By Connor Bevan
I’m an environmentalist. I subscribe to the indisputable fact that is climate change, despise fracking and am terrified of the earth’s future. Obviously, revolutionary changes need to be made to both international energy policy and individual consumption.
President Barack Obama has proven time and time again that he isn’t the leader to prompt these changes. His track record of environmental inaction and his perpetration of partisan politics continued with his Feb. 24 veto of the Keystone XL Pipeline. Likely trying to save face after six years of unfulfilled rhetoric, Obama chose an easy and largely insignificant piece of legislation to strike down.
The notions that Keystone is a “carbon bomb,” or that its construction would be “game over,” as some activists have put it, are false. Its contribution to the worldwide problem of global warming is relatively negligible. Also untrue is the myth that building Keystone would promote the unsafe practice of extracting tar sands from Alberta’s oil fields. Over 40% of the world’s tar sands are already mined and processed in the Canadian province, before being shipped by rail or by truck to ports.
America leans heavily on this fuel source. Well over 20% of total oil imports come from Canada, with an increased amount coming from tar sands extraction. The unfortunate fact of the matter is that the tar sands industry is becoming more and more financially viable. Adding or subtracting Keystone XL won’t make much of an environmental difference. Keystone will temporarily lower gas prices, but, in the long run, as the price of and demand for fossil fuels increases, tar sands will be mined, processed and used in the same way that we burn through oil, coal and natural gas today.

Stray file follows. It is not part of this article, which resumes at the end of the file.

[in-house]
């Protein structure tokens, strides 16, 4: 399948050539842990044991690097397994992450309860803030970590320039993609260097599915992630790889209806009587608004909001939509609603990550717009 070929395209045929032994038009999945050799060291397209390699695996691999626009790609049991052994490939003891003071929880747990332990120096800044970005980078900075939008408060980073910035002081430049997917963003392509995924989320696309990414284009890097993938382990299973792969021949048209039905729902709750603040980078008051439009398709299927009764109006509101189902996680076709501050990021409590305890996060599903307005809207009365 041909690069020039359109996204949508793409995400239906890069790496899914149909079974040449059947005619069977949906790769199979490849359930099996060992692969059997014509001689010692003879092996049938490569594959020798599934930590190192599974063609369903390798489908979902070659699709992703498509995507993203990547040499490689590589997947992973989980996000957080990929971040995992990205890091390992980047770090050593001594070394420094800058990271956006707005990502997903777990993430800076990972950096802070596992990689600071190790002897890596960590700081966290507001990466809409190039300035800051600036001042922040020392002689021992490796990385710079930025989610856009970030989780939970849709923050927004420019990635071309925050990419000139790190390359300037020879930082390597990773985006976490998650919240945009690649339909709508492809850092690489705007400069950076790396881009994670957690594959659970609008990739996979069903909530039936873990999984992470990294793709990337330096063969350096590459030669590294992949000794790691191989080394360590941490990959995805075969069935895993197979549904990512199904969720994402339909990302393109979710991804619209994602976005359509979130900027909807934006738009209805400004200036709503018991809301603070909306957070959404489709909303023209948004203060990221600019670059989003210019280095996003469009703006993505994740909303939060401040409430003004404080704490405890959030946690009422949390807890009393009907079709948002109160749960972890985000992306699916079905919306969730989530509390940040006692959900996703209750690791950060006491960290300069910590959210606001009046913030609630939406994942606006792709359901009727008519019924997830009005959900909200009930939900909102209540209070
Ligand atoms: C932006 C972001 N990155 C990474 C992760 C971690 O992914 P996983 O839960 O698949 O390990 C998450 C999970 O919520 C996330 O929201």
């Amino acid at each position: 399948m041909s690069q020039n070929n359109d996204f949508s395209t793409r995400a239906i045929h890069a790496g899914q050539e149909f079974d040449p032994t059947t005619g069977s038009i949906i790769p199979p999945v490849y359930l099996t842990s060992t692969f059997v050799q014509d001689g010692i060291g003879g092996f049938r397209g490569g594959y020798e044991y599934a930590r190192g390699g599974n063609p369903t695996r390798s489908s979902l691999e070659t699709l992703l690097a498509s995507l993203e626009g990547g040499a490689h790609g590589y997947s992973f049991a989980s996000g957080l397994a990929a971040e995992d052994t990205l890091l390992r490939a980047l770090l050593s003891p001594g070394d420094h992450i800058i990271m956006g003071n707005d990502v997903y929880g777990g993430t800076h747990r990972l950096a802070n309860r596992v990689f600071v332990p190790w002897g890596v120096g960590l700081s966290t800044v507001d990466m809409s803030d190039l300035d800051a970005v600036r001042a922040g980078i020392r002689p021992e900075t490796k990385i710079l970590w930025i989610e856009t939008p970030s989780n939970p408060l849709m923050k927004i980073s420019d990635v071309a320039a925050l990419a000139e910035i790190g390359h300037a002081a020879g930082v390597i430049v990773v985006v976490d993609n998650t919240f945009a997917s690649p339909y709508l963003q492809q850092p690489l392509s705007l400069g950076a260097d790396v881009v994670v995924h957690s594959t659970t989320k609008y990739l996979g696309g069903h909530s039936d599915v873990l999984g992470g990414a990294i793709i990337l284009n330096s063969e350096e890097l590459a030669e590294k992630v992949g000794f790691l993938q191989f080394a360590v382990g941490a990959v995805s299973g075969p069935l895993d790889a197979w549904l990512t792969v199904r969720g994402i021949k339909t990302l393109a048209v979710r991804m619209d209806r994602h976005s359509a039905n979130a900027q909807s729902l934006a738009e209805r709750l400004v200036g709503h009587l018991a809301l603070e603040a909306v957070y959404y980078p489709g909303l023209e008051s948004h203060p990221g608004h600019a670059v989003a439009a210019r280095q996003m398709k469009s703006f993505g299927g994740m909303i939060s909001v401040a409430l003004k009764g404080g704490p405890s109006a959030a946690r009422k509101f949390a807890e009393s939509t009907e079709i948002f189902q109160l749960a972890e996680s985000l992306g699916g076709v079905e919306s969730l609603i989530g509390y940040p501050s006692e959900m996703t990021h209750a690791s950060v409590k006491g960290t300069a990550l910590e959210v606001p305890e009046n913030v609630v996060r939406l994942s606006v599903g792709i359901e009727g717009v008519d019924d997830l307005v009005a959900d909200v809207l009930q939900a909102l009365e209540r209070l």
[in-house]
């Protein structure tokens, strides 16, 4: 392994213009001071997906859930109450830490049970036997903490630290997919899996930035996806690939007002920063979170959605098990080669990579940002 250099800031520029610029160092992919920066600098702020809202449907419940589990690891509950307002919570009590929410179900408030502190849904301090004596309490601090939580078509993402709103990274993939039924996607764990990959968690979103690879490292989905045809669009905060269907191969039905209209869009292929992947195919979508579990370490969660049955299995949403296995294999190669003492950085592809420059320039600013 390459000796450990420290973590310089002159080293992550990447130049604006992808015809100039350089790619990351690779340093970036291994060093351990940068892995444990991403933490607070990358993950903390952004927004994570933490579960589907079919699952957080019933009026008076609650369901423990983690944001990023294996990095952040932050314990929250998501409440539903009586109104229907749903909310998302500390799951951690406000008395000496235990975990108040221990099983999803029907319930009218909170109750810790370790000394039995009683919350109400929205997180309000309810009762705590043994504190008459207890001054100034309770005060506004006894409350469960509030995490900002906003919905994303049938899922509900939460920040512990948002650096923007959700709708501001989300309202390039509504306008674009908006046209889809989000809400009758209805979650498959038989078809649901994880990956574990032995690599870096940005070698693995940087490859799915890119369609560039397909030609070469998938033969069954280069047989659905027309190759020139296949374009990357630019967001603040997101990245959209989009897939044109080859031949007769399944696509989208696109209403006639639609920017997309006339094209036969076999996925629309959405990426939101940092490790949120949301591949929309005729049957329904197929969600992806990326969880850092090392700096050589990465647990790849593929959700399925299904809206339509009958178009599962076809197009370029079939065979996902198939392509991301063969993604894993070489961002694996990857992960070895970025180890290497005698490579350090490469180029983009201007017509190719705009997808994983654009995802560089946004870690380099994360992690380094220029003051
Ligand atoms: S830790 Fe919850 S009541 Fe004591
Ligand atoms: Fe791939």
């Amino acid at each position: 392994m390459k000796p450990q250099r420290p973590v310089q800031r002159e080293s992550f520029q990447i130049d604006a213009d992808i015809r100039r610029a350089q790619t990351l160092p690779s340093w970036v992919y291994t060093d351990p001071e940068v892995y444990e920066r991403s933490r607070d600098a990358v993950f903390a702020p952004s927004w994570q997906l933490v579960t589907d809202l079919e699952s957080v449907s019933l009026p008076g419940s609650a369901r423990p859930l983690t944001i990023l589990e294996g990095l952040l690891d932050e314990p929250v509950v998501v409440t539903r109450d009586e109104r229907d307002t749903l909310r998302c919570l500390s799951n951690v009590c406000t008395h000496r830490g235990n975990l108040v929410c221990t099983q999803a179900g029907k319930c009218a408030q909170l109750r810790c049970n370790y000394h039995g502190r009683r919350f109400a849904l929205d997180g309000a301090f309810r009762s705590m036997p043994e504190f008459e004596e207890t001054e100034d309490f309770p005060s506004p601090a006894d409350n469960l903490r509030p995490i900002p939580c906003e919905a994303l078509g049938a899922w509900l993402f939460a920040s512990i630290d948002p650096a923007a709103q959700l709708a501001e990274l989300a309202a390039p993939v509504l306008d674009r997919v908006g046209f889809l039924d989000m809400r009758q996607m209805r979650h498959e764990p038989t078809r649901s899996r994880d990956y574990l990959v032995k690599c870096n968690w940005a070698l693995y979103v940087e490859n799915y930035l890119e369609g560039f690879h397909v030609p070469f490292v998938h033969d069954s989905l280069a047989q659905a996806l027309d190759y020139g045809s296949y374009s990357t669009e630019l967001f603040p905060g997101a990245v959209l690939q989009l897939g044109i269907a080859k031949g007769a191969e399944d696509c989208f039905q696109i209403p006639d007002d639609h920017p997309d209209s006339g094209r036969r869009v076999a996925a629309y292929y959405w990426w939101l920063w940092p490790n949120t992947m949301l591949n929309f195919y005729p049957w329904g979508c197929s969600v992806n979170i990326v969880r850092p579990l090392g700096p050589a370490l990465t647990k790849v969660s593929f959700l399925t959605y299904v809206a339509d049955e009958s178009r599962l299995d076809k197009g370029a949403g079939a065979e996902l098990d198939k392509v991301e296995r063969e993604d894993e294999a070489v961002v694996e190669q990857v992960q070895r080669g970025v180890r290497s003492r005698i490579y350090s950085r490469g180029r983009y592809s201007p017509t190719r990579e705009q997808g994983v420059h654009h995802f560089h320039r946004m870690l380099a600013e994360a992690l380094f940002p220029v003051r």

Obama and Congress lack the authority to make a significant impact on the growing tar sands industry. However, new Canadian restrictions are making drilling substantially cleaner, and as new technologies are applied, studies are showing that tar sands mining represents a cleaner alternative to fracking (a heavily subsidized, nationwide phenomenon).
So what, specifically, is the environmental impact of the pipeline itself? Midwesterners, keeping in mind the BP oil spill, have voiced concerns over the pipeline’s potential to rupture and release its contents into the environment. These fears are misled. Canadian fuels shipped into the United States are almost always done so by rail or road, exponentially heightening the risk of a crash or spill. Last month, a train carrying oil derailed and exploded in West Virginia, leaking 26 cars’ worth of oil into a nearby river and water source. Last June, a train exploded in a small Quebecian town, killing 47 and all but decimating the village. Trucks carrying oil frequently crash and cause problems of their own on busy freeways.
Keystone represents a far safer alternative. The bill that reached the Oval Office called for heavy regulation, regular inspection and permanent positions dedicated to oversight. Furthermore, state-of-the-art technology, including highly durable steel, will compose the pipeline. Compared to the antiquated, decades-old pipelines still running through the Midwest or anywhere else in the United States, Keystone is not the most likely candidate to burst.
20,000 jobs will be created by the pipeline. Keystone’s detractors like to point out that these jobs will only be temporary, but fail to realize that all construction jobs are temporary. The long term effects will play out though the money in the workers’ pockets, and through the potential for other infrastructure projects to arise as a result of the mobilization of such a large workforce.
If President Obama and the Democratic Party want to the environment’s long term health, then they must address carbon emissions, pollution, drought, or any number of serious and pressing issues. Keystone is not among them.